Photo/Illutration The Tokyo District Court in the capital’s Kasumigaseki district (Asahi Shimbun file photo)

The Tokyo District Court ruled in favor of Japanese cabin crews who had worked for a Dutch airline by applying a law in the Netherlands over the equivalent one in Japan to give them permanent employment status and ensure they receive back pay.

The 29 Japanese personnel had worked for KLM Royal Dutch Airlines under fixed-term contracts and filed a lawsuit in Japan seeking confirmation of their status based on Dutch law.

Presiding Judge Yuji Fuse ordered KLM to change its employment contract to a permanent one and pay the unpaid wages.

Dutch law stipulates that if a fixed-term contract period exceeds a total of three years, the employee will then be regarded as an indefinite-term employee.

Japanese law states that employees can only obtain that right after five years.

According to the March 27 ruling, the plaintiffs were dismissed within the five-year period.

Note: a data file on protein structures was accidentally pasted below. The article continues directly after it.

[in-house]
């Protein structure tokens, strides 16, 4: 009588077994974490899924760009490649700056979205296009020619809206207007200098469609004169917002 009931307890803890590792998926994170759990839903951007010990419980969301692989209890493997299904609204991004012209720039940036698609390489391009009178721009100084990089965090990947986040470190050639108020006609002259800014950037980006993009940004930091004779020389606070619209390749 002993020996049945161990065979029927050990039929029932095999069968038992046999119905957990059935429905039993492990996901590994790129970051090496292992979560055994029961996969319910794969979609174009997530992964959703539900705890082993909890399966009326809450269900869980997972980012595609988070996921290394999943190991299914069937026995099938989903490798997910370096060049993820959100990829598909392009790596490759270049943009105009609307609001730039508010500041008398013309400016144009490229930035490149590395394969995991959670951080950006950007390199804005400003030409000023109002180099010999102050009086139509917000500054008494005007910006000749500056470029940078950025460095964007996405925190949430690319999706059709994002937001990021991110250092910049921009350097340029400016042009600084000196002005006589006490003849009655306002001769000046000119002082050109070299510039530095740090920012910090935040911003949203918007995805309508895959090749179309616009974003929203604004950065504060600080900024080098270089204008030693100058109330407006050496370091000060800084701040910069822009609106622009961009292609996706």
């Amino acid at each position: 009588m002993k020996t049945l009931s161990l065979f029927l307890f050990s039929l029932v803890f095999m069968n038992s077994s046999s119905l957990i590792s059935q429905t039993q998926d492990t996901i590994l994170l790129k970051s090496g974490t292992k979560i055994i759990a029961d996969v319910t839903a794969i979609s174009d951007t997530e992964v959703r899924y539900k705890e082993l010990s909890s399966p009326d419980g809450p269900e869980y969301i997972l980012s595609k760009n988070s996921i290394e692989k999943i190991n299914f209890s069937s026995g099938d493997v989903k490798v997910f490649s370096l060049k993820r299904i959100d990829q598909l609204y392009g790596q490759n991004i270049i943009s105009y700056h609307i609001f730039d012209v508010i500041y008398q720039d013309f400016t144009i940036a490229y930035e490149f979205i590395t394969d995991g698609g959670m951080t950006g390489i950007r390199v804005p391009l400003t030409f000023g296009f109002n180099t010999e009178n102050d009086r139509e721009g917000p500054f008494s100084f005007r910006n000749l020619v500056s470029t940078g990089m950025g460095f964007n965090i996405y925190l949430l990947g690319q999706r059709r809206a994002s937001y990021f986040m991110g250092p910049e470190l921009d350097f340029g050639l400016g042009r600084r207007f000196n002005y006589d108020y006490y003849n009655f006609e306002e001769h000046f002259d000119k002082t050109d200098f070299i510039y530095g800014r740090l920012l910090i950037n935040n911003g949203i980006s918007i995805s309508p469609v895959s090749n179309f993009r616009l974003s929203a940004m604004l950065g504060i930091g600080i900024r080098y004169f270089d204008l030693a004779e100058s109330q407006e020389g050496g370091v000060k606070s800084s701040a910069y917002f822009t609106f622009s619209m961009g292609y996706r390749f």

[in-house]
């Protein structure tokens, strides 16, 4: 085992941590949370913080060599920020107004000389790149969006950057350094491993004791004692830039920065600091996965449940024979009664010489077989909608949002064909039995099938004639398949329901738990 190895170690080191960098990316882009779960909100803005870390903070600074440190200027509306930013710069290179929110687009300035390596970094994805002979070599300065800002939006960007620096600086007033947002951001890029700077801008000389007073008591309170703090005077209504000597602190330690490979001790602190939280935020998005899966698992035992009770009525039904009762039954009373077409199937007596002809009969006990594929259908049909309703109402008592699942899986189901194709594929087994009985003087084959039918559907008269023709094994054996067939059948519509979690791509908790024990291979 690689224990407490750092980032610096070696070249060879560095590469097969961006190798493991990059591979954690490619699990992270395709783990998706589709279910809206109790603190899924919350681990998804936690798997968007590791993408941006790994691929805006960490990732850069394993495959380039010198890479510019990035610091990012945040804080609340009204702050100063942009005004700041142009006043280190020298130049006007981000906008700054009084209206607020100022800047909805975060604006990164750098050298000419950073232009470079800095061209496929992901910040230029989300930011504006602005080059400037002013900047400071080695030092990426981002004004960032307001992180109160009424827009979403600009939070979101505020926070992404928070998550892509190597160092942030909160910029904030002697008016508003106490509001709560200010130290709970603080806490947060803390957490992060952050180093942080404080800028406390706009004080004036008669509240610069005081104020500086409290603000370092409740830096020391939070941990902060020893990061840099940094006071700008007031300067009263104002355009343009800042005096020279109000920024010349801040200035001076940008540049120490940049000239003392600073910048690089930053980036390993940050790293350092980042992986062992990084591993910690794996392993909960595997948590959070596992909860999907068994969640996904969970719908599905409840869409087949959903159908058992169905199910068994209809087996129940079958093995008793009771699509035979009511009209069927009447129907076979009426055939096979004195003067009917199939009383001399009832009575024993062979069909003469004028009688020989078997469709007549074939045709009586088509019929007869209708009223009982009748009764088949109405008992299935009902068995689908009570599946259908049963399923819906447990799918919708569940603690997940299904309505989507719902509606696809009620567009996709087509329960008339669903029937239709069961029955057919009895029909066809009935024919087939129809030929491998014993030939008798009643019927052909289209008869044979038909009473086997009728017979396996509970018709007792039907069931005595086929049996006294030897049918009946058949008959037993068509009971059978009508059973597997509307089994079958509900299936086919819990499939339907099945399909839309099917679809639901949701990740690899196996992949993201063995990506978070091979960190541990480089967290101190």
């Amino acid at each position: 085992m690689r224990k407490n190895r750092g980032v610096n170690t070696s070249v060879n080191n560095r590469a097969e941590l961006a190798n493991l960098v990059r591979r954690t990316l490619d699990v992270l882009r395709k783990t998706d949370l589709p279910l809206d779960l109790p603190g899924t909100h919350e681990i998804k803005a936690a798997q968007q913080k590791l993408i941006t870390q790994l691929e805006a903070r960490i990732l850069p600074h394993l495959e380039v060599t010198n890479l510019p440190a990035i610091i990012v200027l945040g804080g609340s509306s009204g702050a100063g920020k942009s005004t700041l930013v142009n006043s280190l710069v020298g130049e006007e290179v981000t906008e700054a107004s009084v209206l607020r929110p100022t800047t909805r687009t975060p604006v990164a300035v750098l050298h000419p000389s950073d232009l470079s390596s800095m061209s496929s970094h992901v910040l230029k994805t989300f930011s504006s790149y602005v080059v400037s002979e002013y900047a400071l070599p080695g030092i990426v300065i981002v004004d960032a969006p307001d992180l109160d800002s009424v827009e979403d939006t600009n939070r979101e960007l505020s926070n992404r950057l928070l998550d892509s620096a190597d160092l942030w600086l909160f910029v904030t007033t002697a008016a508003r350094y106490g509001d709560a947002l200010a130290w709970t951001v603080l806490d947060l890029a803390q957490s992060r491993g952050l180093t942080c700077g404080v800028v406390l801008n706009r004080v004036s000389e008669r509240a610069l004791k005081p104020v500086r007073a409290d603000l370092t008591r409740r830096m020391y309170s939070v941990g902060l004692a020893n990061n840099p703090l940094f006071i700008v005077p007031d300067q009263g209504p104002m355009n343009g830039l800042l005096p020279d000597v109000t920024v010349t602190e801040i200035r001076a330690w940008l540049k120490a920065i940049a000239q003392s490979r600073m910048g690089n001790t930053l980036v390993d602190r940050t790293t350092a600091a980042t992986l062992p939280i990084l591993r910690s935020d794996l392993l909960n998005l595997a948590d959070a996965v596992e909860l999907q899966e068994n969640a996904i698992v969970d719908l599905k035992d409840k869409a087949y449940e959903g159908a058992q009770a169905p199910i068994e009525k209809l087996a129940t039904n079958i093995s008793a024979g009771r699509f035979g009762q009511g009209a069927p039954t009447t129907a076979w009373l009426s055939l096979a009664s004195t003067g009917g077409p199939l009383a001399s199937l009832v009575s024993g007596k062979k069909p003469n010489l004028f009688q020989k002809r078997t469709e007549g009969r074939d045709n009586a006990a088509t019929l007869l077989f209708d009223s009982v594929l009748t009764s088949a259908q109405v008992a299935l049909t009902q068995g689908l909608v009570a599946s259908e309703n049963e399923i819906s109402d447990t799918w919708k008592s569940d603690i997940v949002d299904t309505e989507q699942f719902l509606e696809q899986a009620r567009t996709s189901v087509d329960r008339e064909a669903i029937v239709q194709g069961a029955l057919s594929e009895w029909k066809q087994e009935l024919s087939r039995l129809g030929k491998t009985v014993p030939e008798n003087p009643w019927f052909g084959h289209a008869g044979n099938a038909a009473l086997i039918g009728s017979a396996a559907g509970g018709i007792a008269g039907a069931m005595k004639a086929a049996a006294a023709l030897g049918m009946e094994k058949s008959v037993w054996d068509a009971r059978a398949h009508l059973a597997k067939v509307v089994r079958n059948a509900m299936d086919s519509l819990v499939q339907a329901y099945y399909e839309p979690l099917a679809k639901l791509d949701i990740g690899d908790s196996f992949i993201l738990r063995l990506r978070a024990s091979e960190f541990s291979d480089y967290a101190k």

The court ruled that the three-year period stipulated by Dutch law should be applied to the cabin crews in light of Japan’s general rule lawwhich says a contract is governed by law of the place that is most closely connected. 

The judges decreed that the employment terms and conditions were decided in the Netherlands.

The plaintiffs' lawyer praised the decision “as significant for the job stability of Japanese workers employed by foreign companies.”

“It is quite rare that a foreign regulation, which is more generous (in terms of worker protection) than anything in Japan, applied here,” the lawyer said.

(This article was written by Kyota Tanaka and Jumpei Miura.)